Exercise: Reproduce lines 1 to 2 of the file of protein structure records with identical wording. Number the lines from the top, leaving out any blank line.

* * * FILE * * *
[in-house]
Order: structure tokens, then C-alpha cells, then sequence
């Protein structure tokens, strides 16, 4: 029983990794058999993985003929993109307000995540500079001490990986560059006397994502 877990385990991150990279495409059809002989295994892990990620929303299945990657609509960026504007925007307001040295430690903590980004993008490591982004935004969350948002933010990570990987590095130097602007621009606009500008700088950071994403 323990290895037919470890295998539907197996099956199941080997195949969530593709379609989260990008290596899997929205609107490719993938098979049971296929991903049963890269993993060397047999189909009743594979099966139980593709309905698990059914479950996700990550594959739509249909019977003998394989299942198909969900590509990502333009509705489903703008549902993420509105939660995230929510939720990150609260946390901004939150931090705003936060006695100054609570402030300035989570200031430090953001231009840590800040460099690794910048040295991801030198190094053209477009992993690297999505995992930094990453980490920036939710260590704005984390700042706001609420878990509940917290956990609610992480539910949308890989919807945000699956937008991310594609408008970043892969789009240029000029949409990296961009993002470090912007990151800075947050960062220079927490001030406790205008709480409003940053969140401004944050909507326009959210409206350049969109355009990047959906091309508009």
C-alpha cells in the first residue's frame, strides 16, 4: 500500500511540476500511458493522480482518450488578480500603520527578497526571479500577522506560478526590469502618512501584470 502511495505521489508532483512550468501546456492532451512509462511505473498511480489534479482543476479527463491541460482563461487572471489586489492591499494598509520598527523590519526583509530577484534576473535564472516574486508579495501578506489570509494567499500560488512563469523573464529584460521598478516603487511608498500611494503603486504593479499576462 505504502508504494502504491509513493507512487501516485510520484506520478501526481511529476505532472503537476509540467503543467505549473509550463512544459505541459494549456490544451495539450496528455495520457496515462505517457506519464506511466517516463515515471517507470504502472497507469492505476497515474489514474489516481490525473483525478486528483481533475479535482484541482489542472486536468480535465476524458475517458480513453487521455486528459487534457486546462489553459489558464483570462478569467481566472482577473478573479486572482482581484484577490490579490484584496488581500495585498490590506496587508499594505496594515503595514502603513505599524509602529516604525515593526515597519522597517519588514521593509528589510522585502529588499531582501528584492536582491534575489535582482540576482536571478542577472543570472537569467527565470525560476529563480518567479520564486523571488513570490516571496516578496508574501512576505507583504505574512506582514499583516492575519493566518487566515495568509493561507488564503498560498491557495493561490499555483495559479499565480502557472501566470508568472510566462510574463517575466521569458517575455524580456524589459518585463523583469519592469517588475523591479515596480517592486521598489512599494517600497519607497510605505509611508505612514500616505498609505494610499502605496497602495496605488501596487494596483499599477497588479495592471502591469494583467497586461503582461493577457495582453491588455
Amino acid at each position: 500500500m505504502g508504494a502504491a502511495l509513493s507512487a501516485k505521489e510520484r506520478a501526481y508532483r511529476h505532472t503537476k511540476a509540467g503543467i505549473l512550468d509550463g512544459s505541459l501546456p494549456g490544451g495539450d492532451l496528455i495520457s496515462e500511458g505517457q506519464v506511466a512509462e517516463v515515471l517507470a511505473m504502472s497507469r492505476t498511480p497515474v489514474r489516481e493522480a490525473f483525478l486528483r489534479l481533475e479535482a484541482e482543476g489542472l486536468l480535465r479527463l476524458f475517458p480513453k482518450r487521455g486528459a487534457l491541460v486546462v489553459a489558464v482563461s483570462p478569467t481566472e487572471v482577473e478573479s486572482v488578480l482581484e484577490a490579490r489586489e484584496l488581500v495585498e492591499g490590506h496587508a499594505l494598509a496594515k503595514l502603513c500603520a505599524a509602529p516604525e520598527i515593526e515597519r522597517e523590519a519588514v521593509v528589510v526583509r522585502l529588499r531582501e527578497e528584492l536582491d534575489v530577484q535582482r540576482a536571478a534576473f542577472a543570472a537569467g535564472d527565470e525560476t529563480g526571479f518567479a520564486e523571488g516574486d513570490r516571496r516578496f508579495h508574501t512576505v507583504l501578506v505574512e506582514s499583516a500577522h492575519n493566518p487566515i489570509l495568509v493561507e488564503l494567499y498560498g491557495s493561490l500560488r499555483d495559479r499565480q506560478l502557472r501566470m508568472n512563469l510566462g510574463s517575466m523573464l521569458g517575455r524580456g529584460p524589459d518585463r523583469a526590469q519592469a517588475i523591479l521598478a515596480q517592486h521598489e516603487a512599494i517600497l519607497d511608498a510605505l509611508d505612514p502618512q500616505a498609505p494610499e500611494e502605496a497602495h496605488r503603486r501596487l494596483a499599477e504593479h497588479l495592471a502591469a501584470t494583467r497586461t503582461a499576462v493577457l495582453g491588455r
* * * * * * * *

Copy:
[in-house]
Order: structure tokens, then C-alpha cells, then sequence